September 22, 2015
READ: Luke 4:14-21
The Spirit of the LORD is upon me, for he has anointed me to bring Good News to the poor (v.18).
In 1865, President Abraham Lincoln said these words near the end of the American Civil War as part of his second inaugural speech: “Let us strive on to finish the work we are in, to bind up the nation’s wounds, to care for him who shall have borne the battle and for his widow and his orphan, to do all which may achieve and cherish a just and lasting peace among ourselves and with all nations.”
Lincoln’s words were an attempt to set his nation on a path of reconciliation and healing, a path that—sadly—would be cut short. But this is what inaugural addresses do: they reveal the tone and the direction of new leadership.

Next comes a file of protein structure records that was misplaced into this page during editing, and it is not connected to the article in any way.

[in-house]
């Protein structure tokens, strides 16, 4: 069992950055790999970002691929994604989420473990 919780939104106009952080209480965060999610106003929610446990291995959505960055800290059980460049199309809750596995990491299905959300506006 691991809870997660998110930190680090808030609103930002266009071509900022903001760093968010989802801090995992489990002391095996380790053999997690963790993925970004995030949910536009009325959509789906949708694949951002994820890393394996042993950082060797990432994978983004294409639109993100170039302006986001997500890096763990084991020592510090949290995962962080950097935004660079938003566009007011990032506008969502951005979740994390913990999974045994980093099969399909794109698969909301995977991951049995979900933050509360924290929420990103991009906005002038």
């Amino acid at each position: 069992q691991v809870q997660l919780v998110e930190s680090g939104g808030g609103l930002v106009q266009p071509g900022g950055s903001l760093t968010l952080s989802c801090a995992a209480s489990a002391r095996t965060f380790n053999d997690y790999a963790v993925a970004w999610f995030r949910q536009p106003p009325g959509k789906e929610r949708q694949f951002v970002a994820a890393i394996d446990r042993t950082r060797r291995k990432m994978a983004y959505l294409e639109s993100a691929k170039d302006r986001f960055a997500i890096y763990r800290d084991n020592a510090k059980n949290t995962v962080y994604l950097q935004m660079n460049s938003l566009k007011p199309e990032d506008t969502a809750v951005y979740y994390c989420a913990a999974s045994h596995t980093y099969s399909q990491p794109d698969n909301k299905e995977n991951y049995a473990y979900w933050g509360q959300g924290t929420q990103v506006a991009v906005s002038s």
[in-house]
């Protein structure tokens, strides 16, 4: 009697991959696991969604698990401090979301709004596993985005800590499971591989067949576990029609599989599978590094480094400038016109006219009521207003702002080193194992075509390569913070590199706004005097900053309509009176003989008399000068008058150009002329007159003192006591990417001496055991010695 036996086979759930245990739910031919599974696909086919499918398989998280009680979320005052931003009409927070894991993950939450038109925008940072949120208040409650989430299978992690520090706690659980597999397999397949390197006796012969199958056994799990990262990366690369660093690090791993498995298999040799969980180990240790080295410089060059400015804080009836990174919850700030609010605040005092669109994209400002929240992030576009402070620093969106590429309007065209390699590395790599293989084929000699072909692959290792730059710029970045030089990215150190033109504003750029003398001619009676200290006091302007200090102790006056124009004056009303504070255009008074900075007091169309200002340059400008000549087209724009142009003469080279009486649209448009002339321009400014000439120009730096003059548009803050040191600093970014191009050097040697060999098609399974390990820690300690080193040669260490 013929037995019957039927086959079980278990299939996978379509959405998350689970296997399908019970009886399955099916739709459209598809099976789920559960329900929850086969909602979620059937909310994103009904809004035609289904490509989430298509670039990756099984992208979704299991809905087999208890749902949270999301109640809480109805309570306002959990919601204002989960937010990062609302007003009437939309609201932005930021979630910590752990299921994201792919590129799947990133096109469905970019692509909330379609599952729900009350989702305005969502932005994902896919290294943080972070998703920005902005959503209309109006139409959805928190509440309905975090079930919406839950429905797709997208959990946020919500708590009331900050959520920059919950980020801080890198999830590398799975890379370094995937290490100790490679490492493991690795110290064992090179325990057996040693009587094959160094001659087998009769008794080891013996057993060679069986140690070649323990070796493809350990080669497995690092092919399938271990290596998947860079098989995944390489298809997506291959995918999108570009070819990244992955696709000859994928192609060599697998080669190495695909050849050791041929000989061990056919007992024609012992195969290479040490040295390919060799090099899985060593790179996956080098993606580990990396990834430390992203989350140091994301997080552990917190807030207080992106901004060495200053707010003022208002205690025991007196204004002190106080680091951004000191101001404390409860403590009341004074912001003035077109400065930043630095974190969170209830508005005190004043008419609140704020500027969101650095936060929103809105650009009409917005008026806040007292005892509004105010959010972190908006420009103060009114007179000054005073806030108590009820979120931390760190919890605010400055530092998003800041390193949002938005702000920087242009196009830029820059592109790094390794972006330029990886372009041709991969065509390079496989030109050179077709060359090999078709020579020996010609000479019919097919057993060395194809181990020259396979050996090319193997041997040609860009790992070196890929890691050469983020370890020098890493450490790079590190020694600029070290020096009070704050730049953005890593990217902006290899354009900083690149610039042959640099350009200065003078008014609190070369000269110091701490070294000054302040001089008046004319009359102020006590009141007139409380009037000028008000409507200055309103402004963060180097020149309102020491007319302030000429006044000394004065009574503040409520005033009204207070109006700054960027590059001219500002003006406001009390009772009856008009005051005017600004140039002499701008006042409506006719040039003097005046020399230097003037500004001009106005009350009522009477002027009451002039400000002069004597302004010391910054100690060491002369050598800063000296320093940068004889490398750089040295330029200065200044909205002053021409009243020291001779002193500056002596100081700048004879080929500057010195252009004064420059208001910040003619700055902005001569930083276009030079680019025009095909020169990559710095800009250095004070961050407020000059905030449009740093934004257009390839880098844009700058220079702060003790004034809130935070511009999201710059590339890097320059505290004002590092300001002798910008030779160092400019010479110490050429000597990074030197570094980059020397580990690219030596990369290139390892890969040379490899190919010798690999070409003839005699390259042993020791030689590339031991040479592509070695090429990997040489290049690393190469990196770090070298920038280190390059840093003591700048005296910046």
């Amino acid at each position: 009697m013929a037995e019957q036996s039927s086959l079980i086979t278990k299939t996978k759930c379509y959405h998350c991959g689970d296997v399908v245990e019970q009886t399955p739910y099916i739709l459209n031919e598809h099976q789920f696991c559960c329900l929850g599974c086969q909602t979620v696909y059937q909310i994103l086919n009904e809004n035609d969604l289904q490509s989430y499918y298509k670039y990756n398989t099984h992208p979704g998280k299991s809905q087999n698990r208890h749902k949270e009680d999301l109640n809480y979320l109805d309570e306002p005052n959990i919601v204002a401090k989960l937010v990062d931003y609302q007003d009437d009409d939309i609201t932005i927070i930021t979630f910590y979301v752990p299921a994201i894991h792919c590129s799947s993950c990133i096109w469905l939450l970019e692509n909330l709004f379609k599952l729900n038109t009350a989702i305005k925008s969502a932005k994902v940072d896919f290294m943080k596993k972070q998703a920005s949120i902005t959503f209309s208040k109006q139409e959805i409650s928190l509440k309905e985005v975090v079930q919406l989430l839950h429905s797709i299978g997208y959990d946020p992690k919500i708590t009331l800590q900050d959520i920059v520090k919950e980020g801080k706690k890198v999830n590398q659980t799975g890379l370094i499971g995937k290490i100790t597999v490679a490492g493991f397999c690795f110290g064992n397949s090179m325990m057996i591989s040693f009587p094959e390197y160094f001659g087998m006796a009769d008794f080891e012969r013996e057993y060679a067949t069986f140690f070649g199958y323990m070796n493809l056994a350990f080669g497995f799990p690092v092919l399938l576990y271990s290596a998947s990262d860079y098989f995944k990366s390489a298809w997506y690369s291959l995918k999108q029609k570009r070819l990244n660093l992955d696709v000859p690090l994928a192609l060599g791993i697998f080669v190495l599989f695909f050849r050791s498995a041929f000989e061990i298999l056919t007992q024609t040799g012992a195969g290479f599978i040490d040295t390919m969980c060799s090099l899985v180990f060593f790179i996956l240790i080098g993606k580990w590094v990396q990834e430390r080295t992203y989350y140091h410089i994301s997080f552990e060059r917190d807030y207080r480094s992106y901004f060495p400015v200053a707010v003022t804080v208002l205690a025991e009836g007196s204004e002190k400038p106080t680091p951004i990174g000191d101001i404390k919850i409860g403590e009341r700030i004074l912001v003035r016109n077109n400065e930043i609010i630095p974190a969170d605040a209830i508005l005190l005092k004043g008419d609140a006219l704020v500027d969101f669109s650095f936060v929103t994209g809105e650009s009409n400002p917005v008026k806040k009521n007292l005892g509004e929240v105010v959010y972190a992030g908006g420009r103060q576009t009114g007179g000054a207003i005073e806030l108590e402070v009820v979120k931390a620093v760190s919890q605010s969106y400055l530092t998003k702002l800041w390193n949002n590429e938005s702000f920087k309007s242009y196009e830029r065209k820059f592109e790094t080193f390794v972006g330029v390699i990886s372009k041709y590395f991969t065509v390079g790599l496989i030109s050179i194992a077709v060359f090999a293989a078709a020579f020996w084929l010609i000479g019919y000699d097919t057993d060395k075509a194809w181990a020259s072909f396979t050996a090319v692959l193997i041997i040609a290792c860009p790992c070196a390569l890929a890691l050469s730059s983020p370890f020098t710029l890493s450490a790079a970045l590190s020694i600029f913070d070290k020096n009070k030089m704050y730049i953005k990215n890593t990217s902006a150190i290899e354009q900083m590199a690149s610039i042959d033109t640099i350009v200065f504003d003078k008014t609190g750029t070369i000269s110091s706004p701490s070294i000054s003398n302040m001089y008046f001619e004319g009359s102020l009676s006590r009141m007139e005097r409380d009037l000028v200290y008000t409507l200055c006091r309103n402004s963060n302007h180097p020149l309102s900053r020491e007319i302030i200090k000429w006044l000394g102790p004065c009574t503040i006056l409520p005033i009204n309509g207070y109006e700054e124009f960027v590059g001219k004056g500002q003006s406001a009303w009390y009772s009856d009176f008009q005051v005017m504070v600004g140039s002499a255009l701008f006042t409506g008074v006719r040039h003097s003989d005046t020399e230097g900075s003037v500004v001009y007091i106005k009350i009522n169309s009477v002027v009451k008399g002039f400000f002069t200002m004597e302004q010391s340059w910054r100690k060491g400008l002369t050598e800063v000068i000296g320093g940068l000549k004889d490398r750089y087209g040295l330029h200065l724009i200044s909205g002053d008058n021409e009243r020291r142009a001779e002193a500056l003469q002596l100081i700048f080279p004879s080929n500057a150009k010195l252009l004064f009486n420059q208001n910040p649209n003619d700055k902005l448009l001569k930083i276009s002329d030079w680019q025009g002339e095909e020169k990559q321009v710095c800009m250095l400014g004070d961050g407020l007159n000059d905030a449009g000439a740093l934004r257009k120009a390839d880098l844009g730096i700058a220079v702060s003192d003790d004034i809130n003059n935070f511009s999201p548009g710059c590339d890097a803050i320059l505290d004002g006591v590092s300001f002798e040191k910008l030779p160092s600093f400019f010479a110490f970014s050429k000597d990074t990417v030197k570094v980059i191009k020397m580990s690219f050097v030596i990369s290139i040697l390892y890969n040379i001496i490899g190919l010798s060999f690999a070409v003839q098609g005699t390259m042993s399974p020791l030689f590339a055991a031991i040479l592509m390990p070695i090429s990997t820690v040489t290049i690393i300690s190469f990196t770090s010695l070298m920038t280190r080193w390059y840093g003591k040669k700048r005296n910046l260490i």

In the book of Luke, Jesus made His own inauguration speech—one that didn’t inaugurate an earthly government but the kingdom of God (4:18-21). And his first words, taken from Isaiah 61, were about freeing prisoners, healing the blind and releasing the oppressed. These are the priorities of the kingdom: setting people free, healing and justice.
But it’s not just the words of Jesus that reflect this. After being visited by the angel Gabriel, Jesus’ mother, Mary, sang that God lifts up the humble and fills the hungry with good things (1:52-53). And John the Baptist said something similar in Luke 3—that to prepare for Jesus’ coming the people should live generously and honestly (vv.10-13).
365-day-plan: Matthew 26:57-75
Read Exodus 22:22-24 to see how far back our calling to the marginalised goes, and how passionate God is about it.
What will it look like for you to make compassion and justice a priority? Why do we sometimes consider acts of compassion and justice to be secondary as we live out our faith?